The Twentieth Century 1900-1945 20th-century music is defined by the sudden emergence of advanced technology for recording and distributing music as well as dramatic innovations in musical forms and styles. Because music was no longer limited to concerts, opera-houses, clubs, and domestic music-making, it became possible for music artists to quickly gain global recognition and influence. Twentieth-century music brought new freedom and wide experimentation with new musical styles and forms that challenged the accepted rules of music of earlier periods. Faster modes of transportation allowed musicians and fans to travel more widely to perform or listen. Amplification permitted giant concerts to be heard by those with the least expensive tickets, and the inexpensive reproduction and transmission or broadcast of music gave rich and poor alike nearly equal access to high-quality music performances.

Characteristics of Music

During the Twentieth Century, tone color became more important than ever before. Many techniques that were considered uncommon before were being used during this time. Many composers used noiselike and percussive instruments. The glissando, a rapid slide up or down the scales, was used more. The percussion instruments became a major part of twentieth century music. They helped give variety of rhythm and tone colors. The music did not blend as well as it did during the Romantic times because the composer often wrote for each different section of the orchestra to have a different tone color. Prior to 1900, chords in music were either considered consonant of dissonant. Dissonant chords were becoming just as common as consonant chords. The composer was no longer tied down to using traditional chords; what they did was up to them and what sound they wanted to achieve. Another key element of the Twentieth Century was the sway from the traditional tonal system. From the 1600s up to the 1900s, songs had a central tone, and were based on a major or minor scale. Many composers now were getting away from the major and minor scales, and would sometimes have more than one central tone. Just as composers were expanding their tonal abilities, they expanded their rhythmic patterns. Many emphasized irregularity and unpredictability. The different rhythmic patterns were drawn from all over the world. The time signature would often change in the middle of piece. Accents and other rhythmic irregularities would come unexpectedly. Composers also wrote polyrhythmic music, where more than one rhythm would be played at the same time by different sections. With all the different tone colors, tonal systems, and varied rhythms, melodies of the twentieth century became unpredictable. Music in Society Music has become an even greater part of society now, because of recordings, radio broadcasts, and the ability to mass print copies of music for anyone to play in the convenience of their home. At the beginning of the twentieth century, though, many people did not accept these outrageous new styles of music, so the composers mostly performed their less dramatic pieces in concerts. Women became more active in the music world as composers, virtuoso soloists, and educators. During the wars, women joined the orchestras as players and conductors. During Hitlers reign in Europe, many composers moved to the U.S. to look for work. The United States became a powerful force for twentieth century music. Jazz, country, and other popular music swept the world. American colleges and universities have expanded music throughout the nation, educating countless numbers of students. These colleges and universities now are what the churches and nobility were in the past. COMPOSERS OF THE 2OTH CENTURY Bela Bartok (1881-1945) Leonard Bernstein (1918-1990) Carlos Chavez (1899-1978) Aaron Copland (1900-1990) George Gershwin (1898-1937) Igor Stravinsky (1882-1971)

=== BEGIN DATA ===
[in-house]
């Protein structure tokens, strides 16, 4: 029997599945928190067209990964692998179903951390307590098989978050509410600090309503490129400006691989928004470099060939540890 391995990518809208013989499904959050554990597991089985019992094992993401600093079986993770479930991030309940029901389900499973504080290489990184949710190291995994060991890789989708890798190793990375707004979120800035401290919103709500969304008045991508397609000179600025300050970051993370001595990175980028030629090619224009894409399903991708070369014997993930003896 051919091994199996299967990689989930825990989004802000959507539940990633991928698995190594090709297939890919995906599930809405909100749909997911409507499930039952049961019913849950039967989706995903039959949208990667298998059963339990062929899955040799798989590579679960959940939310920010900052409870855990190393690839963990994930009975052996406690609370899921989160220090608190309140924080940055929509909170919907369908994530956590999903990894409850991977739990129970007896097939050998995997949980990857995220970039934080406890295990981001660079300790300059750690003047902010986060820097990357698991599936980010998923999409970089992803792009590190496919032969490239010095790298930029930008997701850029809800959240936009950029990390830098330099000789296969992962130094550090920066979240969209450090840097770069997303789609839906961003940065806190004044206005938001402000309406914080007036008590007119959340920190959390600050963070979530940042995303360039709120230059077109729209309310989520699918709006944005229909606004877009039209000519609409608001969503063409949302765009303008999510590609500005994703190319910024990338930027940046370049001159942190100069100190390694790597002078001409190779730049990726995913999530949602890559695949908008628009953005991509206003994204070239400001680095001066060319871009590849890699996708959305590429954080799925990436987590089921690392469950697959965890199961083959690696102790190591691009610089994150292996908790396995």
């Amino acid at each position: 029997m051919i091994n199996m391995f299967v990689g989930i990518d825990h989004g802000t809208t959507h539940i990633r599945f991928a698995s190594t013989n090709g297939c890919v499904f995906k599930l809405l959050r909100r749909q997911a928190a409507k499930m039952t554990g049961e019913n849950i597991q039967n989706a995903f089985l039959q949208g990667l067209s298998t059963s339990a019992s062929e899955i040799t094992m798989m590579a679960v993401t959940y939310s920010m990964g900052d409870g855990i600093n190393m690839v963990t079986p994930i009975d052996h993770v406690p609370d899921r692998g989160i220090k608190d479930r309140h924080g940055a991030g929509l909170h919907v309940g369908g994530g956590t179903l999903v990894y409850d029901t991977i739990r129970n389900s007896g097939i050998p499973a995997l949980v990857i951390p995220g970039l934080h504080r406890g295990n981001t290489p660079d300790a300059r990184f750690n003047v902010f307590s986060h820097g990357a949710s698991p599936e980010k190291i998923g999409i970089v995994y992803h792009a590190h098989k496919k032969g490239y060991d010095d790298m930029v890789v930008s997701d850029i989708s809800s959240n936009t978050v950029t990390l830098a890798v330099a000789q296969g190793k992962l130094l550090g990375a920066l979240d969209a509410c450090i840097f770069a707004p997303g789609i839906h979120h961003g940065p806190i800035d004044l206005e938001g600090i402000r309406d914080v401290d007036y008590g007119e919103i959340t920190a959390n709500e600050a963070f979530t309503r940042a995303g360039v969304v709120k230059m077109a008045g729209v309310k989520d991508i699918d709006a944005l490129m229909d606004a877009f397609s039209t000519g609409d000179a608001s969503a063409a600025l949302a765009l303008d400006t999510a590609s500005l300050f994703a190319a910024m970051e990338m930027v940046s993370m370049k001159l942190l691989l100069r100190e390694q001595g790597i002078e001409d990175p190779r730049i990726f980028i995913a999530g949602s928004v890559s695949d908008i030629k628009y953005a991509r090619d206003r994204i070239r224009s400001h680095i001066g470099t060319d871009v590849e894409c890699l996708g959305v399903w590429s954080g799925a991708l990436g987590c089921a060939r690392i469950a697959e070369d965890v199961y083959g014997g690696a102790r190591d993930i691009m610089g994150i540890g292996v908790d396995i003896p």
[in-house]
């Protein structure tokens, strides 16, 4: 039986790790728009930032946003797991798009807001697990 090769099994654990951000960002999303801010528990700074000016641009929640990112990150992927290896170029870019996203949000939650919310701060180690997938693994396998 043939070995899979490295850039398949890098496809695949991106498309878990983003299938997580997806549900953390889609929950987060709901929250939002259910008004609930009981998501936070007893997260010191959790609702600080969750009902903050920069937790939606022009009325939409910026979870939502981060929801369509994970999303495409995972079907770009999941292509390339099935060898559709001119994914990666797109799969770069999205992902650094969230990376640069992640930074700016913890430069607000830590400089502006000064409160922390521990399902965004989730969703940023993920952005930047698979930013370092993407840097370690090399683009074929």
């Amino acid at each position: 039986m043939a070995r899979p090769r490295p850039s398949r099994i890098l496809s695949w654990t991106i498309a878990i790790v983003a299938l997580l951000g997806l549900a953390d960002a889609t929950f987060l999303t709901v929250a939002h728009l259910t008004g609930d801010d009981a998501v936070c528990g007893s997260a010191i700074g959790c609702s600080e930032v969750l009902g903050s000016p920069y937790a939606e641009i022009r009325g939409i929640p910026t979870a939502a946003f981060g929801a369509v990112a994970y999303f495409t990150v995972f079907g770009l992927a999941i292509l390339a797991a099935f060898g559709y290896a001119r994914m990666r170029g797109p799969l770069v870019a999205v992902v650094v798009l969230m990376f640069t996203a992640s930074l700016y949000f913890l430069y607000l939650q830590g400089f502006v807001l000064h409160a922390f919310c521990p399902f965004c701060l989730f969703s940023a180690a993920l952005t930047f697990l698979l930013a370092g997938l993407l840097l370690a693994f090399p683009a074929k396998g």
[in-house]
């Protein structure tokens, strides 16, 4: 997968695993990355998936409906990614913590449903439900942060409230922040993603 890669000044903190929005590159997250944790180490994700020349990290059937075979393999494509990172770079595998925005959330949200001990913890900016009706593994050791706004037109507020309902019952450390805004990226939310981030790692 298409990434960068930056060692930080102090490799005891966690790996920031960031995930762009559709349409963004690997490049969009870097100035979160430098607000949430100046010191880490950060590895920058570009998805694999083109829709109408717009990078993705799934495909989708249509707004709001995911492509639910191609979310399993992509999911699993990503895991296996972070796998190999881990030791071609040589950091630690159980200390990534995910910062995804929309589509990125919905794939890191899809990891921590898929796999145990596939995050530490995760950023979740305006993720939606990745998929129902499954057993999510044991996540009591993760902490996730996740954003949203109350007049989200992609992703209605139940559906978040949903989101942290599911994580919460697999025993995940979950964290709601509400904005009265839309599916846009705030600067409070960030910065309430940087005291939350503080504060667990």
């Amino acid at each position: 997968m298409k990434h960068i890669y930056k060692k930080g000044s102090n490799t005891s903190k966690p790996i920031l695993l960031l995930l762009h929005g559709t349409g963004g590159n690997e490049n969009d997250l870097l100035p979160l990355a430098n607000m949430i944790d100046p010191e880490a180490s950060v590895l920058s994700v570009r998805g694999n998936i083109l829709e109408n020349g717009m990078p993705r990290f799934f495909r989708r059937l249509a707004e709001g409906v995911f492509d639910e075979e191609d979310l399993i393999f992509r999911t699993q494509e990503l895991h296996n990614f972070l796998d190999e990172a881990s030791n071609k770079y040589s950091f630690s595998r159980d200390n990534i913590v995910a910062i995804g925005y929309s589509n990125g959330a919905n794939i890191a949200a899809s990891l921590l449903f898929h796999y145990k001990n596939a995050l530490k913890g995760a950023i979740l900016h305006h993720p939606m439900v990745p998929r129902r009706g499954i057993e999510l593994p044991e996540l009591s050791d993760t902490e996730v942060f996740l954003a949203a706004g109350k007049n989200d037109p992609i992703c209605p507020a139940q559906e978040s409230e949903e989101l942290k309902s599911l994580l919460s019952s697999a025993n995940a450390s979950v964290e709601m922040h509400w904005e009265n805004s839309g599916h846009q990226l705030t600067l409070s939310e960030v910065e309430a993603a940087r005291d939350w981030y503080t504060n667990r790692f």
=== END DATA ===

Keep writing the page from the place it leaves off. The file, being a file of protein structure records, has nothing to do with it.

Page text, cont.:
Composer Igor Stravinsky as drawn by Picasso

Modernism
In the early 20th century, many composers, including Rachmaninoff, Richard Strauss, Giacomo Puccini, and Edward Elgar, continued to work in forms and in a musical language that derived from the 19th century. However, modernism in music became increasingly prominent and important; among the most important modernists were Alexander Scriabin, Claude Debussy, and postWagnerian composers such as Gustav Mahler and Richard Strauss, who experimented with form, tonality and orchestration.[1] Busoni, Stravinsky, Schoenberg, and Schreker were already recognized before 1914 as modernists, and Ives was retrospectively also included in this category for his challenges to the uses of tonality.[1] Composers such as Ravel, Milhaud, and Gershwin combined classical and jazz idioms.

Nationalism
Late-Romantic and modernist nationalism was found also in British, American, and LatinAmerican music of the early 20th century. Composers such as Ralph Vaughan Williams, Aaron Copland,Carlos Chvez, and Heitor Villa-Lobos used folk themes collected by themselves or others in many of their major compositions.

Microtonal music
In the early decades of the 20th century composers such as Julin Carrillo, Mildred Couper, Alois Hba, Charles Ives, Erwin Schulhoff,Ivan Wyschnegradsky turned their attention to quarter tones (24 equal pitches per octave), and other finer divisions. In the middle of the century composers such as Harry Partch and Ben Johnston explored just intonation. In the second half of the century, prominent composers employing microtonality included Easley Blackwood, Jr., Wendy Carlos, Adriaan Fokker, Terry Riley, Ezra Sims, Karlheinz Stockhausen, La Monte Young, and Iannis Xenakis.

Neoclassicism